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A Lifetime of

architecture and advocacy robert t. coles

When Robert T. Coles (B.A. ’51, Architecture; B.Arch ’53) was in high school, a teacher discouraged him from pursuing a career in architecture, telling him that “there are no black architects.” But Coles was undeterred. Instead, the young design student resolved to not only become an architect but also to become one of the best. “Mine is an example of a person finding an interest and pursuing it with a passion, regardless of the obstacles put in the way. Although my high school teacher had tried to discourage me, I did not let that deter me. As the only African-American out of 250 students at the University of Minnesota’s School of Architecture back in the early ’50s, I did not let the faculty discourage me from pursuing my goal. A few years later, in 1955, I was the first AfricanAmerican to win the prestigious Rotch Travelling Scholarship awarded by the Boston Society of Architects. That convinced me that I had the talent and the education necessary to succeed as an architect. Despite all the obstacles I encountered during my career, I stayed resolute and never gave up.” You can learn more about Coles’s fascinating story in his recent release Architecture + Advocacy and in our interview at Headshot courtesy of David R. Gordon. Background image courtesy of Robert T. Coles.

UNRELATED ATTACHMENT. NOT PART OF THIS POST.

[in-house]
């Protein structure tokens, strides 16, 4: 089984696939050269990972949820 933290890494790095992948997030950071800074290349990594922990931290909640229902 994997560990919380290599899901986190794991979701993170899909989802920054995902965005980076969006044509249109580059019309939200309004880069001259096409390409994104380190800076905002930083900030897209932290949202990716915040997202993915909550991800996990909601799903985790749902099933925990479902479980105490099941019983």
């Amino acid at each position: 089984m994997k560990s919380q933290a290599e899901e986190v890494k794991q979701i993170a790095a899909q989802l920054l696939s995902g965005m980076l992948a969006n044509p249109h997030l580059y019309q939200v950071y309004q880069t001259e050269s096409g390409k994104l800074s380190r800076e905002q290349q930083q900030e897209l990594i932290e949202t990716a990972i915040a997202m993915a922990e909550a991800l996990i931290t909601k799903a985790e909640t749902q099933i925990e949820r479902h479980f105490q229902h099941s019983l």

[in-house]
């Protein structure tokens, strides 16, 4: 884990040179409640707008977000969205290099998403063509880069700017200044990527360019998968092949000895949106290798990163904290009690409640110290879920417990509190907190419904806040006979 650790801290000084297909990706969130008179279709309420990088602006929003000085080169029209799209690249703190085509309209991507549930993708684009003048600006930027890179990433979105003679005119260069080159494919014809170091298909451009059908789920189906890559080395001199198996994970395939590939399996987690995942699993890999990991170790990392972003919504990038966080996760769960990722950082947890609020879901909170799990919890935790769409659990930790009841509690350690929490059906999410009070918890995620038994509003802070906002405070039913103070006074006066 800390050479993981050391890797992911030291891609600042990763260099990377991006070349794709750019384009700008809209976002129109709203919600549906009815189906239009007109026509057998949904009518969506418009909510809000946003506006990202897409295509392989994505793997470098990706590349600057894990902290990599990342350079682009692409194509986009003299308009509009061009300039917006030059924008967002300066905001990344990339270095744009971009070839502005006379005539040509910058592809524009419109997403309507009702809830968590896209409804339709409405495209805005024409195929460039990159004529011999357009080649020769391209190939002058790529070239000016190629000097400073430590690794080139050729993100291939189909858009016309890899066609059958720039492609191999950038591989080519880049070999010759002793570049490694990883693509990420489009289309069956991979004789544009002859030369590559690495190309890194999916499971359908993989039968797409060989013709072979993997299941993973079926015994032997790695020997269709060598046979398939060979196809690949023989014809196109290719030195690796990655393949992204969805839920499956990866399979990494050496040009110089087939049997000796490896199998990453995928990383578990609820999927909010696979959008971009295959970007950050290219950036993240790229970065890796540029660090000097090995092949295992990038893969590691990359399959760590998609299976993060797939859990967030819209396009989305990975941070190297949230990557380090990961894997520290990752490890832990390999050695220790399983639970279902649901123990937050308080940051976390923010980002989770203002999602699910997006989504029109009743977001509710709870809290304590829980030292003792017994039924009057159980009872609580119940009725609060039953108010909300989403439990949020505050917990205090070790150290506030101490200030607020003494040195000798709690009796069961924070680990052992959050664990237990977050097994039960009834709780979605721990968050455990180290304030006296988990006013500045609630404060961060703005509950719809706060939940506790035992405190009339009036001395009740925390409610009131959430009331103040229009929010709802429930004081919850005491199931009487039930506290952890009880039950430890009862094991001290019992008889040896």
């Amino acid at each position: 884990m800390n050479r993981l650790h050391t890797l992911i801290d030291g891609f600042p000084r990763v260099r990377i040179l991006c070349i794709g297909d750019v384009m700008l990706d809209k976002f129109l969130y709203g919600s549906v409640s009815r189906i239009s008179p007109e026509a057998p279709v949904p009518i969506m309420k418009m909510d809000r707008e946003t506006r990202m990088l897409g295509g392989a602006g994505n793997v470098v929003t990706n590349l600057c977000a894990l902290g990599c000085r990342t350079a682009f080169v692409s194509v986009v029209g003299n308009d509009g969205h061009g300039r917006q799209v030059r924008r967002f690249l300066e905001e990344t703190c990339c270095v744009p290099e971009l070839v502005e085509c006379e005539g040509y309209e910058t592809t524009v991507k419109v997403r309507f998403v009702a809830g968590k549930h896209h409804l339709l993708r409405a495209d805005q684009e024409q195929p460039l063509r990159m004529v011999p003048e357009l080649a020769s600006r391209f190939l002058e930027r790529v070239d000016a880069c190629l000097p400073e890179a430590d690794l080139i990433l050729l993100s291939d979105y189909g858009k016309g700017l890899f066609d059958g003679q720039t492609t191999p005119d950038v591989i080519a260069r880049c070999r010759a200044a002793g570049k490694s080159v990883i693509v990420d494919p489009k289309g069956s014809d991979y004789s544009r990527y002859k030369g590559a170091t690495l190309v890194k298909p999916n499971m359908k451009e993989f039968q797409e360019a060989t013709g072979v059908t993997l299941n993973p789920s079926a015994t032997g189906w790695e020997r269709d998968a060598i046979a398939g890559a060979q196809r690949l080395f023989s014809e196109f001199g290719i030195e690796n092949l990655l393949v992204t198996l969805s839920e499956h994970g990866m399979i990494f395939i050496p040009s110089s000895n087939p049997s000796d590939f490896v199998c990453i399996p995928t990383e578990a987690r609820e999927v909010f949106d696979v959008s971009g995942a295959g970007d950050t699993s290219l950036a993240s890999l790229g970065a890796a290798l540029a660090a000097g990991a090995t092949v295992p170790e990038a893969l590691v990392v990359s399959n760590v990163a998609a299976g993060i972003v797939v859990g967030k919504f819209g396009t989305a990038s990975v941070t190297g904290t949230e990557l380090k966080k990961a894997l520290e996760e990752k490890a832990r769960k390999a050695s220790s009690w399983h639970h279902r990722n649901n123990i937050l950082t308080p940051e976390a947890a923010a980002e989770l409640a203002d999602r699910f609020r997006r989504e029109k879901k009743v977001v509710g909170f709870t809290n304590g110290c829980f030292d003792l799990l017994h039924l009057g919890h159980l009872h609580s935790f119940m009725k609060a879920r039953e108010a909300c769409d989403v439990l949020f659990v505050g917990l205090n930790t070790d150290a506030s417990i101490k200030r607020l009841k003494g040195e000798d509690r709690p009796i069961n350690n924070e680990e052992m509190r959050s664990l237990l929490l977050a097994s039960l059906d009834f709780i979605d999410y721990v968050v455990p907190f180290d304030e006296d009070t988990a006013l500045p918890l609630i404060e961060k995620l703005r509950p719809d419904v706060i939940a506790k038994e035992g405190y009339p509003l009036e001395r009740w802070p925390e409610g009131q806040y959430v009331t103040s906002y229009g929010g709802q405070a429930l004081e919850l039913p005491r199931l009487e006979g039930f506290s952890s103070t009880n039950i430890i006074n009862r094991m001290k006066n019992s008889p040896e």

Emerging Magazine > Fall 2017  

Stories about alumni, students, and faculty at the University of Minnesota College of Design.

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